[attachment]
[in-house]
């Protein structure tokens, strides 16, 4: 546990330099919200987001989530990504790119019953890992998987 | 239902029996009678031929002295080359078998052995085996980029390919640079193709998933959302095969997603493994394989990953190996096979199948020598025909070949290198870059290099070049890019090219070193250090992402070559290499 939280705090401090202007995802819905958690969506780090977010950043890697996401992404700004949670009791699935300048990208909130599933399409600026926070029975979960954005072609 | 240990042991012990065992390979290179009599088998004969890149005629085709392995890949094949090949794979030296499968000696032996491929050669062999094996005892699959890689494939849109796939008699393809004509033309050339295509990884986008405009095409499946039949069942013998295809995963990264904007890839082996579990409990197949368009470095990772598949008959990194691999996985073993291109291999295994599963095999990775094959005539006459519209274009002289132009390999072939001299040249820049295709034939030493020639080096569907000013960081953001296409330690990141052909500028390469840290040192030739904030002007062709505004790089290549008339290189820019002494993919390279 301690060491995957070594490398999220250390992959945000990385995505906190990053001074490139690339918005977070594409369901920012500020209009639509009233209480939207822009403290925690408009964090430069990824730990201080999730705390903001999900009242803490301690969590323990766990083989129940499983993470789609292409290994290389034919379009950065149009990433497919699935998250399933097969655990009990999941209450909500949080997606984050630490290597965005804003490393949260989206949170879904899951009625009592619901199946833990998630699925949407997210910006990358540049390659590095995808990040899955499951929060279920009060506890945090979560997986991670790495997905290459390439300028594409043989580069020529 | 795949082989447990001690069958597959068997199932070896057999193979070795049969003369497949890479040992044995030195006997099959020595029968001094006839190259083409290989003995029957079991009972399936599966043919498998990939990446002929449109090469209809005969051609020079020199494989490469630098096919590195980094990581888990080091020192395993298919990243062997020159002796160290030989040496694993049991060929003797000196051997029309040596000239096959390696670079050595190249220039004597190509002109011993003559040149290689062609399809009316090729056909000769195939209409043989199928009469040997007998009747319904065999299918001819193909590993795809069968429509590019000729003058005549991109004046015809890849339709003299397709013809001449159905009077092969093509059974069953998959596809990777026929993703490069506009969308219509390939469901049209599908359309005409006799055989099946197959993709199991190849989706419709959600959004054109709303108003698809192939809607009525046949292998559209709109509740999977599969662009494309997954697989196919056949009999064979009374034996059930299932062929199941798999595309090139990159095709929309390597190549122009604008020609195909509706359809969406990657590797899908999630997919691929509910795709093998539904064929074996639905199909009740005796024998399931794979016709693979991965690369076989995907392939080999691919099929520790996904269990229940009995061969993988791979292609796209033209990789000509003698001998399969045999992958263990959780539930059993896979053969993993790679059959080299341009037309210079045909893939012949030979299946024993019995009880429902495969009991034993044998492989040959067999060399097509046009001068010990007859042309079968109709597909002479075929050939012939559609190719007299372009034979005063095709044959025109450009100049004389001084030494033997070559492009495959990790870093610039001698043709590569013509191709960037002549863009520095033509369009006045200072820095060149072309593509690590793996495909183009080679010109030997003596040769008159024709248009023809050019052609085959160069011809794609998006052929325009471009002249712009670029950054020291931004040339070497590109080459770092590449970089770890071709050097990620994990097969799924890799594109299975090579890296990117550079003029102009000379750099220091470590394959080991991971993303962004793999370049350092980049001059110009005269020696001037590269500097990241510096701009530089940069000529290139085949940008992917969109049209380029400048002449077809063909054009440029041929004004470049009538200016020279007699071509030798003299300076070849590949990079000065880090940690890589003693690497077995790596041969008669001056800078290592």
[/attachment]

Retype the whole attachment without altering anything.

[in-house]
């Protein structure tokens, strides 16, 4: 546990330099919200987001989530990504790119019953890992998987 | 239902029996009678031929002295080359078998052995085996980029390919640079193709998933959302095969997603493994394989990953190996096979199948020598025909070949290198870059290099070049890019090219070193250090992402070559290499 939280705090401090202007995802819905958690969506780090977010950043890697996401992404700004949670009791699935300048990208909130599933399409600026926070029975979960954005072609 | 240990042991012990065992390979290179009599088998004969890149005629085709392995890949094949090949794979030296499968000696032996491929050669062999094996005892699959890689494939849109796939008699393809004509033309050339295509990884986008405009095409499946039949069942013998295809995963990264904007890839082996579990409990197949368009470095990772598949008959990194691999996985073993291109291999295994599963095999990775094959005539006459519209274009002289132009390999072939001299040249820049295709034939030493020639080096569907000013960081953001296409330690990141052909500028390469840290040192030739904030002007062709505004790089290549008339290189820019002494993919390279 301690060491995957070594490398999220250390992959945000990385995505906190990053001074490139690339918005977070594409369901920012500020209009639509009233209480939207822009403290925690408009964090430069990824730990201080999730705390903001999900009242803490301690969590323990766990083989129940499983993470789609292409290994290389034919379009950065149009990433497919699935998250399933097969655990009990999941209450909500949080997606984050630490290597965005804003490393949260989206949170879904899951009625009592619901199946833990998630699925949407997210910006990358540049390659590095995808990040899955499951929060279920009060506890945090979560997986991670790495997905290459390439300028594409043989580069020529 | 795949082989447990001690069958597959068997199932070896057999193979070795049969003369497949890479040992044995030195006997099959020595029968001094006839190259083409290989003995029957079991009972399936599966043919498998990939990446002929449109090469209809005969051609020079020199494989490469630098096919590195980094990581888990080091020192395993298919990243062997020159002796160290030989040496694993049991060929003797000196051997029309040596000239096959390696670079050595190249220039004597190509002109011993003559040149290689062609399809009316090729056909000769195939209409043989199928009469040997007998009747319904065999299918001819193909590993795809069968429509590019000729003058005549991109004046015809890849339709003299397709013809001449159905009077092969093509059974069953998959596809990777026929993703490069506009969308219509390939469901049209599908359309005409006799055989099946197959993709199991190849989706419709959600959004054109709303108003698809192939809607009525046949292998559209709109509740999977599969662009494309997954697989196919056949009999064979009374034996059930299932062929199941798999595309090139990159095709929309390597190549122009604008020609195909509706359809969406990657590797899908999630997919691929509910795709093998539904064929074996639905199909009740005796024998399931794979016709693979991965690369076989995907392939080999691919099929520790996904269990229940009995061969993988791979292609796209033209990789000509003698001998399969045999992958263990959780539930059993896979053969993993790679059959080299341009037309210079045909893939012949030979299946024993019995009880429902495969009991034993044998492989040959067999060399097509046009001068010990007859042309079968109709597909002479075929050939012939559609190719007299372009034979005063095709044959025109450009100049004389001084030494033997070559492009495959990790870093610039001698043709590569013509191709960037002549863009520095033509369009006045200072820095060149072309593509690590793996495909183009080679010109030997003596040769008159024709248009023809050019052609085959160069011809794609998006052929325009471009002249712009670029950054020291931004040339070497590109080459770092590449970089770890071709050097990620994990097969799924890799594109299975090579890296990117550079003029102009000379750099220091470590394959080991991971993303962004793999370049350092980049001059110009005269020696001037590269500097990241510096701009530089940069000529290139085949940008992917969109049209380029400048002449077809063909054009440029041929004004470049009538200016020279007699071509030798003299300076070849590949990079000065880090940690890589003693690497077995790596041969008669001056800078290592």